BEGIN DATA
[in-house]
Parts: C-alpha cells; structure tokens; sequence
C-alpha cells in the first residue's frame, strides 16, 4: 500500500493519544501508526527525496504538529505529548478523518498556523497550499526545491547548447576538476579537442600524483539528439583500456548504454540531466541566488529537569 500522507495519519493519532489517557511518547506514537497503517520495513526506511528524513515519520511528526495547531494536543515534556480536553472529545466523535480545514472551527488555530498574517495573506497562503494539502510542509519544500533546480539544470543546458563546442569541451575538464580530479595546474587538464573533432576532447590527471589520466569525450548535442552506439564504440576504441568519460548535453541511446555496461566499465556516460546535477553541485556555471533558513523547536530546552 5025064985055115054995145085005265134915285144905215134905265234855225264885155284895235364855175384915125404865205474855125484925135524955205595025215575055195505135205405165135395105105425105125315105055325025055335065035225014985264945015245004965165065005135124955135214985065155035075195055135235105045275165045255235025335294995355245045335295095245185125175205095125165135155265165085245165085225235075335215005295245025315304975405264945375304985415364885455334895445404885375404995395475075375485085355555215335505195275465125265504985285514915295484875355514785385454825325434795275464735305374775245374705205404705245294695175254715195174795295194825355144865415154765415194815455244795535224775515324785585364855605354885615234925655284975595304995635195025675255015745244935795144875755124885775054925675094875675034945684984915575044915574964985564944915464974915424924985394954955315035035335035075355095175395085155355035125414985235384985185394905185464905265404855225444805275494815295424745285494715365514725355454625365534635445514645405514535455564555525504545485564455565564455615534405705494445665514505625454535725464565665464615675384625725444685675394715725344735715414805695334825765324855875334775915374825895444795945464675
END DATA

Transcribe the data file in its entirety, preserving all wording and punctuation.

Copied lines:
[in-house]
Parts: C-alpha cells; structure tokens; sequence
C-alpha cells in the first residue's frame, strides 16, 4: 500500500493519544501508526527525496504538529505529548478523518498556523497550499526545491547548447576538476579537442600524483539528439583500456548504454540531466541566488529537569 500522507495519519493519532489517557511518547506514537497503517520495513526506511528524513515519520511528526495547531494536543515534556480536553472529545466523535480545514472551527488555530498574517495573506497562503494539502510542509519544500533546480539544470543546458563546442569541451575538464580530479595546474587538464573533432576532447590527471589520466569525450548535442552506439564504440576504441568519460548535453541511446555496461566499465556516460546535477553541485556555471533558513523547536530546552 5025064985055115054995145085005265134915285144905215134905265234855225264885155284895235364855175384915125404865205474855125484925135524955205595025215575055195505135205405165135395105105425105125315105055325025055335065035225014985264945015245004965165065005135124955135214985065155035075195055135235105045275165045255235025335294995355245045335295095245185125175205095125165135155265165085245165085225235075335215005295245025315304975405264945375304985415364885455334895445404885375404995395475075375485085355555215335505195275465125265504985285514915295484875355514785385454825325434795275464735305374775245374705205404705245294695175254715195174795295194825355144865415154765415194815455244795535224775515324785585364855605354885615234925655284975595304995635195025675255015745244935795144875755124885775054925675094875675034945684984915575044915574964985564944915464974915424924985394954955315035035335035075355095175395085155355035125414985235384985185394905185464905265404855225444805275494815295424745285494715365514725355454625365534635445514645405514535455564555525504545485564455565564455615534405705494445665514505625454535725464565665464615675384625725444685675394715725344735715414805695334825765324855875334775915374825895444795945464675